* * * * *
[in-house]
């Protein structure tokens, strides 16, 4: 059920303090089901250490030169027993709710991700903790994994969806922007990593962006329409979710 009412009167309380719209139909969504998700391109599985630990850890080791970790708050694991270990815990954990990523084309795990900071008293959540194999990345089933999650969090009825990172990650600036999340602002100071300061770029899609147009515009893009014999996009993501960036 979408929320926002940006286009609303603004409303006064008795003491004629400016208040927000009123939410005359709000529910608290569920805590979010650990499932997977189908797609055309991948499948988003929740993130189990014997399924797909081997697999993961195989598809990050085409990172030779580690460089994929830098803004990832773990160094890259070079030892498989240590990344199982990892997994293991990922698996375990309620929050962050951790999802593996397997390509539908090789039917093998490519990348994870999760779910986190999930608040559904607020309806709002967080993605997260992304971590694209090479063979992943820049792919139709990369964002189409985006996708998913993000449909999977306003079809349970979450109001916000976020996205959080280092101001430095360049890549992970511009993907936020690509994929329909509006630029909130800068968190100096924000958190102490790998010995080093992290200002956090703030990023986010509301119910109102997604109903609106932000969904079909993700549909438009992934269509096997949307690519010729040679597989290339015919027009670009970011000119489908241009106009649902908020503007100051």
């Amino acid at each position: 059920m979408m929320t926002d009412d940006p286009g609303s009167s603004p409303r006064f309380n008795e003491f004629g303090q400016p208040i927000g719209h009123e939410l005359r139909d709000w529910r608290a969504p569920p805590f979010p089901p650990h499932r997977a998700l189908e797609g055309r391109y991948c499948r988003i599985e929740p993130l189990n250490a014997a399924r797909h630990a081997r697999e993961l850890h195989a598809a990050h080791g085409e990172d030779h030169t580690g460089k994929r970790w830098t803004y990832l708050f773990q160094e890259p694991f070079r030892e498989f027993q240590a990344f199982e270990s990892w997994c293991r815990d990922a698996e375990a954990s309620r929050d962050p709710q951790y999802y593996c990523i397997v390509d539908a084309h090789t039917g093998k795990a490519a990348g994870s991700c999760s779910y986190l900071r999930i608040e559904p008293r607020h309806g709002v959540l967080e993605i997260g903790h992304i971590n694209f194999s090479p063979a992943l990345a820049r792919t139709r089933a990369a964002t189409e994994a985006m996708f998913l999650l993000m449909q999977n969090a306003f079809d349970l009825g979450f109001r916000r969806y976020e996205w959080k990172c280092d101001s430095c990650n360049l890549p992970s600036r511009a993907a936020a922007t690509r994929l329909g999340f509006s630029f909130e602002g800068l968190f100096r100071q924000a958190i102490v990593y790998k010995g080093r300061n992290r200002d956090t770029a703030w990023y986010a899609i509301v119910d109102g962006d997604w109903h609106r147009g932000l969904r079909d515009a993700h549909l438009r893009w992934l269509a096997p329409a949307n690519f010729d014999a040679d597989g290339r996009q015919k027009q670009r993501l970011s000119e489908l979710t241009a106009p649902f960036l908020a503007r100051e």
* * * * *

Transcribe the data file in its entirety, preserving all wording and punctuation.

[in-house]
């Protein structure tokens, strides 16, 4: 059920303090089901250490030169027993709710991700903790994994969806922007990593962006329409979710 009412009167309380719209139909969504998700391109599985630990850890080791970790708050694991270990815990954990990523084309795990900071008293959540194999990345089933999650969090009825990172990650600036999340602002100071300061770029899609147009515009893009014999996009993501960036 979408929320926002940006286009609303603004409303006064008795003491004629400016208040927000009123939410005359709000529910608290569920805590979010650990499932997977189908797609055309991948499948988003929740993130189990014997399924797909081997697999993961195989598809990050085409990172030779580690460089994929830098803004990832773990160094890259070079030892498989240590990344199982990892997994293991990922698996375990309620929050962050951790999802593996397997390509539908090789039917093998490519990348994870999760779910986190999930608040559904607020309806709002967080993605997260992304971590694209090479063979992943820049792919139709990369964002189409985006996708998913993000449909999977306003079809349970979450109001916000976020996205959080280092101001430095360049890549992970511009993907936020690509994929329909509006630029909130800068968190100096924000958190102490790998010995080093992290200002956090703030990023986010509301119910109102997604109903609106932000969904079909993700549909438009992934269509096997949307690519010729040679597989290339015919027009670009970011000119489908241009106009649902908020503007100051």
């Amino acid at each position: 059920m979408m929320t926002d009412d940006p286009g609303s009167s603004p409303r006064f309380n008795e003491f004629g303090q400016p208040i927000g719209h009123e939410l005359r139909d709000w529910r608290a969504p569920p805590f979010p089901p650990h499932r997977a998700l189908e797609g055309r391109y991948c499948r988003i599985e929740p993130l189990n250490a014997a399924r797909h630990a081997r697999e993961l850890h195989a598809a990050h080791g085409e990172d030779h030169t580690g460089k994929r970790w830098t803004y990832l708050f773990q160094e890259p694991f070079r030892e498989f027993q240590a990344f199982e270990s990892w997994c293991r815990d990922a698996e375990a954990s309620r929050d962050p709710q951790y999802y593996c990523i397997v390509d539908a084309h090789t039917g093998k795990a490519a990348g994870s991700c999760s779910y986190l900071r999930i608040e559904p008293r607020h309806g709002v959540l967080e993605i997260g903790h992304i971590n694209f194999s090479p063979a992943l990345a820049r792919t139709r089933a990369a964002t189409e994994a985006m996708f998913l999650l993000m449909q999977n969090a306003f079809d349970l009825g979450f109001r916000r969806y976020e996205w959080k990172c280092d101001s430095c990650n360049l890549p992970s600036r511009a993907a936020a922007t690509r994929l329909g999340f509006s630029f909130e602002g800068l968190f100096r100071q924000a958190i102490v990593y790998k010995g080093r300061n992290r200002d956090t770029a703030w990023y986010a899609i509301v119910d109102g962006d997604w109903h609106r147009g932000l969904r079909d515009a993700h549909l438009r893009w992934l269509a096997p329409a949307n690519f010729d014999a040679d597989g290339r996009q015919k027009q670009r993501l970011s000119e489908l979710t241009a106009p649902f960036l908020a503007r100051e």